The UK Government is analysing data to determine the social, mental, health and economic impact of the Lockdown on individuals affected by it, and as such their Hypothesis is being tested.
Article 7 of the International Covenant on Civil and Political Rights (ICCPR)7, a treaty signed and ratified by the UK that entered into force on 20 August 1976, states as follows:
No one shall be subjected to torture or to cruel, inhuman or degrading treatment or punishment. In particular, no one shall be subjected without his free consent to medical or scientific experimentation.
ICCPR article 4 paragraph 1 does state that "In time of public emergency which threatens the life of the nation and the existence of which is officially proclaimed, the States Parties to the present Covenant may take measures derogating from their obligations under the present Covenant to the extent strictly required by the exigencies of the situation, provided that such measures are not inconsistent with their other obligations under international law and do not involve discrimination solely on the ground of race, colour, sex, language, religion or social origin," however ICCPR article 4 paragraph 2 clarifies "No derogation from articles 6, 7, 8 (paragraphs I and 2), 11, 15, 16 and 18 may be made under this provision." So regardless of whether the Coronavirus pandemic is declared a national or public emergency, the UK Governement has no right to subject the people to experimentation without consent.
The UK Government used the threat of force to implement its lockdown experiment and did not provide the public with full details of its potential health and socio-economic impact on them. The people of the UK were subjected to medical and/or scientific experimentation without their free consent.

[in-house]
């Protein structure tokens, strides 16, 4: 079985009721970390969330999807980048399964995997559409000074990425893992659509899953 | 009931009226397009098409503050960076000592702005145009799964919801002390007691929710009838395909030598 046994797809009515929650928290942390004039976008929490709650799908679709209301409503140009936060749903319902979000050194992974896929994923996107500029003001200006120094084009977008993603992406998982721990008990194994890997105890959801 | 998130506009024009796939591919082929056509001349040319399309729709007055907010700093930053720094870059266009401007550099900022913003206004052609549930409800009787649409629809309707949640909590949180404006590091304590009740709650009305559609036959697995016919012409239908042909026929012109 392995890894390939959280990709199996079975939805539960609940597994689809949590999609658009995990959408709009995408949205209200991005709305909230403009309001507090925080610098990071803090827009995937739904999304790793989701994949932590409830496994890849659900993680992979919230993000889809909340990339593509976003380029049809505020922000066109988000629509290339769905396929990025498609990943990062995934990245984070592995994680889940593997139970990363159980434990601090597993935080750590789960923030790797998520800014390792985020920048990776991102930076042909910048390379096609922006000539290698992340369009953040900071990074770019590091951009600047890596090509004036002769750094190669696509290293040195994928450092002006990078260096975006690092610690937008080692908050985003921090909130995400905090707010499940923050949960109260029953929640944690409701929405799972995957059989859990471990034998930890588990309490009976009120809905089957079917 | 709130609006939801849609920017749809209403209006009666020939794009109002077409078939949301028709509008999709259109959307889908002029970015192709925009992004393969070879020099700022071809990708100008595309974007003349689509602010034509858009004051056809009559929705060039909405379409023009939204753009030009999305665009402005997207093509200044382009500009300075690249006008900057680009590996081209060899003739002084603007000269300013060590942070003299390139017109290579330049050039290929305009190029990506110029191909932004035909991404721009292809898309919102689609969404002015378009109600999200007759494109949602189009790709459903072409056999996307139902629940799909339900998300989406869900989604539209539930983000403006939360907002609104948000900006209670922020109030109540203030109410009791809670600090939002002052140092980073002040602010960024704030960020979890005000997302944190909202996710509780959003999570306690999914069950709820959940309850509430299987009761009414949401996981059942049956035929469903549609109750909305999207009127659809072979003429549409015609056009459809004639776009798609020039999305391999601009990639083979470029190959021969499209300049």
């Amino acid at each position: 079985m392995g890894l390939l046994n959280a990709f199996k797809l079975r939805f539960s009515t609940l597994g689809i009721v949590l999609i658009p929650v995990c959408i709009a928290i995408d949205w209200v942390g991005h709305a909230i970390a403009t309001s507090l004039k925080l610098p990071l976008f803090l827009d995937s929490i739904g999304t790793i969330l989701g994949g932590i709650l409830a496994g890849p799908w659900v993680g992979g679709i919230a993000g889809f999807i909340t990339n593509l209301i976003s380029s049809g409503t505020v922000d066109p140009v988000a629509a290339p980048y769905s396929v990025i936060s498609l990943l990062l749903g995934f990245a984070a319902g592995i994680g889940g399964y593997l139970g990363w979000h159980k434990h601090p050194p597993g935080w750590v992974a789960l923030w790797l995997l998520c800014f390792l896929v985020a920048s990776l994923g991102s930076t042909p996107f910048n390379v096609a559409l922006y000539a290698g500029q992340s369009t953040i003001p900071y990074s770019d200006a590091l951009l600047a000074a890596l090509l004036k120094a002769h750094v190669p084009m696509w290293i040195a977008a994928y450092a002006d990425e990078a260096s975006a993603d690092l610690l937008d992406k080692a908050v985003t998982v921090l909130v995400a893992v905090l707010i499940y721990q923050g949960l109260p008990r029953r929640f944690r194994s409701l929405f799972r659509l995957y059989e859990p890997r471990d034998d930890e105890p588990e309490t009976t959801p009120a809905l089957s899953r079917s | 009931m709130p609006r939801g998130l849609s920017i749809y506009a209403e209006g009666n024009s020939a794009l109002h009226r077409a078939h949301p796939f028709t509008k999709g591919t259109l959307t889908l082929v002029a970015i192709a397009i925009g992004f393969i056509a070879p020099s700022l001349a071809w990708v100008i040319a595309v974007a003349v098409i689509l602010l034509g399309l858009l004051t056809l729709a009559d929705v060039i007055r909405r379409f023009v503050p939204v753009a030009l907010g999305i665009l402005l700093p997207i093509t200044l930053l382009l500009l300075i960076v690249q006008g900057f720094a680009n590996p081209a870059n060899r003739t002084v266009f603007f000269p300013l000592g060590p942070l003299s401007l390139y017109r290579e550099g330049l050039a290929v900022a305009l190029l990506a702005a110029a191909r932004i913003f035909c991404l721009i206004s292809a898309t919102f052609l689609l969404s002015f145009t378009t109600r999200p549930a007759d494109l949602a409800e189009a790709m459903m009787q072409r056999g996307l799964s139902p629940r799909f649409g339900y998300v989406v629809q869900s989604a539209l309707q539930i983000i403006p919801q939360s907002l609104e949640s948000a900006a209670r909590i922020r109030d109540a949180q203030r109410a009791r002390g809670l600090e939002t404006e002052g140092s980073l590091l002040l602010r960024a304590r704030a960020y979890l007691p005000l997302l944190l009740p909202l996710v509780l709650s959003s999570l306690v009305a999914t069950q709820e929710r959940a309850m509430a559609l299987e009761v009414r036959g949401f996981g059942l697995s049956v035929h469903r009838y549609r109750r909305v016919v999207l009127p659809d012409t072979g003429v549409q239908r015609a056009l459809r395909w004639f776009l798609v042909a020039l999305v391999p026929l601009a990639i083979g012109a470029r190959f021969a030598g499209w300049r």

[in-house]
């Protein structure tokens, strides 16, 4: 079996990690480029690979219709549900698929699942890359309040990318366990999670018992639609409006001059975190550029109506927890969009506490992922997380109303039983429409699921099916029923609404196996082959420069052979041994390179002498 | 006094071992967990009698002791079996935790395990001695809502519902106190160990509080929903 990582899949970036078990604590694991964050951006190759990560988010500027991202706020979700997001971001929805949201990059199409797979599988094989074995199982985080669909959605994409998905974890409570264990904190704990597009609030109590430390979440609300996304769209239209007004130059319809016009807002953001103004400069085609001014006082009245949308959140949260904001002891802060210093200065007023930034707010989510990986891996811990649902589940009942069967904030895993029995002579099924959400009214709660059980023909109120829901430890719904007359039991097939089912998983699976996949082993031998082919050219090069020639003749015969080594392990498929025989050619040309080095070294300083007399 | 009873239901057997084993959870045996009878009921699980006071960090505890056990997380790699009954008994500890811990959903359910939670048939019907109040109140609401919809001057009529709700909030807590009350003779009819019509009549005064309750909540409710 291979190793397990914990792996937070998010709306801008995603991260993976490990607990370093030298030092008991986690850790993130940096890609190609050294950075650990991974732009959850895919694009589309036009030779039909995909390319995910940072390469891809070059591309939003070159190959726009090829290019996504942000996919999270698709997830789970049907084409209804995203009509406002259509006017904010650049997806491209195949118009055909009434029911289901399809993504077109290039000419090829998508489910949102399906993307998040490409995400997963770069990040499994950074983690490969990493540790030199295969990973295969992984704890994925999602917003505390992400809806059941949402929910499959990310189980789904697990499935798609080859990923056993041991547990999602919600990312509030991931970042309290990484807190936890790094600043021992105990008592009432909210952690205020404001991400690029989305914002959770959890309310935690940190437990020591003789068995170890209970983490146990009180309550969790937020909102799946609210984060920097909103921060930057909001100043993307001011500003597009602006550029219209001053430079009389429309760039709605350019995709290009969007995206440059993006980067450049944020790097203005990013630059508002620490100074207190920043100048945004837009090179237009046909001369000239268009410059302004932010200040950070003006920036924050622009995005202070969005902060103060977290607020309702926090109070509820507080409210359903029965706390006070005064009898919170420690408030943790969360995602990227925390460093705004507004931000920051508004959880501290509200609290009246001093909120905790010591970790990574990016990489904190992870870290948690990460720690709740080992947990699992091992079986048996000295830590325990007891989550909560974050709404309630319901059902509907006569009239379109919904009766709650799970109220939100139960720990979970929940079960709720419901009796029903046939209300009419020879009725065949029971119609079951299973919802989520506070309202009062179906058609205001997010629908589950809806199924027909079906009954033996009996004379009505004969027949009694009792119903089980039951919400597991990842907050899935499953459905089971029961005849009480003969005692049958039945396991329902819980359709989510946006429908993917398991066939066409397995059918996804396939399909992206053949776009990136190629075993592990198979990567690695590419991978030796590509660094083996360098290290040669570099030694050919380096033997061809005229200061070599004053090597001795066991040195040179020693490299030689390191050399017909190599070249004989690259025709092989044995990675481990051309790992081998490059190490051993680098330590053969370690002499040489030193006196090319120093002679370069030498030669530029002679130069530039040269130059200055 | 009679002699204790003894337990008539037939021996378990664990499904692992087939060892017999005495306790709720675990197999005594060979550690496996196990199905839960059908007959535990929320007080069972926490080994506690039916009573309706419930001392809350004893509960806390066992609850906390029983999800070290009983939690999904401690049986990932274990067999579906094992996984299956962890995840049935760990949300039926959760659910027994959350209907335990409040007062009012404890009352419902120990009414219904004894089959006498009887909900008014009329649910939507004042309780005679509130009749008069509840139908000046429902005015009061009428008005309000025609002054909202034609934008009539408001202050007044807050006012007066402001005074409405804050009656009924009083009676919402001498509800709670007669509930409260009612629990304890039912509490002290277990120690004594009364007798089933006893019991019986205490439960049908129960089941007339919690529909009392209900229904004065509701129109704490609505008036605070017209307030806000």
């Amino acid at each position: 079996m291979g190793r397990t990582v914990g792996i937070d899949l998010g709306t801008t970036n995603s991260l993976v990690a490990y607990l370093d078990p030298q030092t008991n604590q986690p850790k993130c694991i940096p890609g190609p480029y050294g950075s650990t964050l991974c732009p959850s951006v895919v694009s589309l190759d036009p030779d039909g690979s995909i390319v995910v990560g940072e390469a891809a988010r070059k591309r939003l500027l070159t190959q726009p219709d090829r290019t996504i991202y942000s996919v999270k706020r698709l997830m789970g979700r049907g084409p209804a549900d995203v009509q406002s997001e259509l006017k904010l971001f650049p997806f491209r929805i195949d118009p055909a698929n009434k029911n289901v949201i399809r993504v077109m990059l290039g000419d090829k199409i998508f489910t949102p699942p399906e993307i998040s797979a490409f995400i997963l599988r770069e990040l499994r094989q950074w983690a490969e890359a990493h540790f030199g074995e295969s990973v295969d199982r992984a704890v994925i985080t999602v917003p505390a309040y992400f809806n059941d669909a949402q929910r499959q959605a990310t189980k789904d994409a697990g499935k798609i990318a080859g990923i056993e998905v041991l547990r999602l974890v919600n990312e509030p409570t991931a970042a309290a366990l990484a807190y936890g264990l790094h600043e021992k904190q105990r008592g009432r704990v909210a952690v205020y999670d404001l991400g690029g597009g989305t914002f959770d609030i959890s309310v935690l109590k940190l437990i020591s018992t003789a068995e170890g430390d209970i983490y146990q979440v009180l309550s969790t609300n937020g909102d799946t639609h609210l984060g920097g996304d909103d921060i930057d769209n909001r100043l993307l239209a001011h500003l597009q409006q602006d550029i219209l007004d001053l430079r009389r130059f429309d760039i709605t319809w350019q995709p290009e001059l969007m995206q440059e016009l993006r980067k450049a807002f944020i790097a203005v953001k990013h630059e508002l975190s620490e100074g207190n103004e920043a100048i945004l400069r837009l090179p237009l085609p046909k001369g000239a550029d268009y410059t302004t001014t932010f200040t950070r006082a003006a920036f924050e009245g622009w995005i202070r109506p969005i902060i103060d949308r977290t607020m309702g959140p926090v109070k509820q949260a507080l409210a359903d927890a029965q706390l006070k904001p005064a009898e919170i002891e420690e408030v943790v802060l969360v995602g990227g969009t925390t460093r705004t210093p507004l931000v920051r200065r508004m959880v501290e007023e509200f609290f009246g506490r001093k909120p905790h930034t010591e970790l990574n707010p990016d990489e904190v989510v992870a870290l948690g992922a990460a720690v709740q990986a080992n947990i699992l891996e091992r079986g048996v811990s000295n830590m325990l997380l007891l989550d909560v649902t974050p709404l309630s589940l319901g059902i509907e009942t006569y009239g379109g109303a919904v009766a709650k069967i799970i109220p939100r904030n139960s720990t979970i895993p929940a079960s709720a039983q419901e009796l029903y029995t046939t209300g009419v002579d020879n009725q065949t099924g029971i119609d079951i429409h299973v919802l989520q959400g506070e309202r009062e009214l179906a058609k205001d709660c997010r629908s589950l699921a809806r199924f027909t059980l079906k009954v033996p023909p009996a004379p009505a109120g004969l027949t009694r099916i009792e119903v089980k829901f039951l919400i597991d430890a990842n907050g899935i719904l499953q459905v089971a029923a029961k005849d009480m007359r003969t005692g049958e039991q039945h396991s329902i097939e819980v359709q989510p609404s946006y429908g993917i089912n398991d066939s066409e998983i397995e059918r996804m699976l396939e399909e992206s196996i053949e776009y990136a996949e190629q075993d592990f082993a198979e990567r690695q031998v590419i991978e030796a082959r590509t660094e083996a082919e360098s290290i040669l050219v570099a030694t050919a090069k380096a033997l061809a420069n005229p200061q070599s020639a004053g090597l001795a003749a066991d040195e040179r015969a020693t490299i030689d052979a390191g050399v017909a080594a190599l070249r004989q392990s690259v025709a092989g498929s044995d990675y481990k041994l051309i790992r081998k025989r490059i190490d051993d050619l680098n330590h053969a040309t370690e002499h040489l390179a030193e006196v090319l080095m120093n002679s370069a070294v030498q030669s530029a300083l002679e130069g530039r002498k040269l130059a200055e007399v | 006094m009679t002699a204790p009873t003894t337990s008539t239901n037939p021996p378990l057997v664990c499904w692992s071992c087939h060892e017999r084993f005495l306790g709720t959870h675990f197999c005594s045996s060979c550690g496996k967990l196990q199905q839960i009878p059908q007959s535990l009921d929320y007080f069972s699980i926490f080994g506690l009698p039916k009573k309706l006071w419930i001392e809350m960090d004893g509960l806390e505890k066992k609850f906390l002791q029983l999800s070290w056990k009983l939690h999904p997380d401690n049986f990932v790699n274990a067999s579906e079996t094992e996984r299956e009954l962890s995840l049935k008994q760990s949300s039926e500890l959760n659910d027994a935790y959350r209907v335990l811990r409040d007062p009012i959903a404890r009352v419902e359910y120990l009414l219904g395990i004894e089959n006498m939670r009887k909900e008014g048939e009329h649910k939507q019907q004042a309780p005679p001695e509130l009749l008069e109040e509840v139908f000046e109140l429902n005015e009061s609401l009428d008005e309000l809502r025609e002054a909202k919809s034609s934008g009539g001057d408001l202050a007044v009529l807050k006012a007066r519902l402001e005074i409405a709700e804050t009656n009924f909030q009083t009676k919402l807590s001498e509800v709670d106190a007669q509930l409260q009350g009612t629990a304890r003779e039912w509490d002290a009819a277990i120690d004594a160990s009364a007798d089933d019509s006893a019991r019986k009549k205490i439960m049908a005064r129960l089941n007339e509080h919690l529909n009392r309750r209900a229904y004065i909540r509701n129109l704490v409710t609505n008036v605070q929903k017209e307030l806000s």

The people of the UK were subjected to medical and/or scientific experimentation without their free consent
A surge in non Covid-19 deaths are being reported throughout the UK, including care home deaths,8 and Accident and Emergency attendance at hospitals is plummeting, with equal potential for a rise in illness and/or death.8
In addition to the immediate health impacts resulting from the lockdown experiment, there is also the economic consequences, which will of course also have a huge knock-on effect to our health as a nation. This may even result in more deaths than the coronavirus itself.9
As of the date of writing, 6 weeks after the UK Government commenced the lockdown experiment, the UK PM has not announced any information around the impact of the experiment, how it might end and most importantly when it will conclude.
The experimentation upon millions of people without consent is abhorrent and rightfully unlawful. It is the people of the UK and more importantly judges presiding over relevant courts that need to determine if indeed the UK Government lockdown does consitute an experiment on the UK people without consent, and therefore a serious breach of the ICCPR and perhaps other enshrined treaties and legislation. Perhaps the UK Government should consider this writing as the Letter Before Action to end the UK lockdown and related legislation.
There will undoubtedly be worry regarding ending the lockdown experiment in the UK. This fear is mainly induced by the very action of implementing the UK lockdown in the first place without making publicly available a plan for ending it.
It is therefore not suggested that things return to the pre-lockdown experiment normal overnight. Instead the experiment should end with measures, without the force of law, being implemented, as they are in Sweden, with trust given back to the UK people to act in their own best interests.
If the UK Government intends to implement an experiment on the people in the future, it is suggested they gain consent from them beforehand, and following a process of fully informing them of the intended measures and likely outcomes.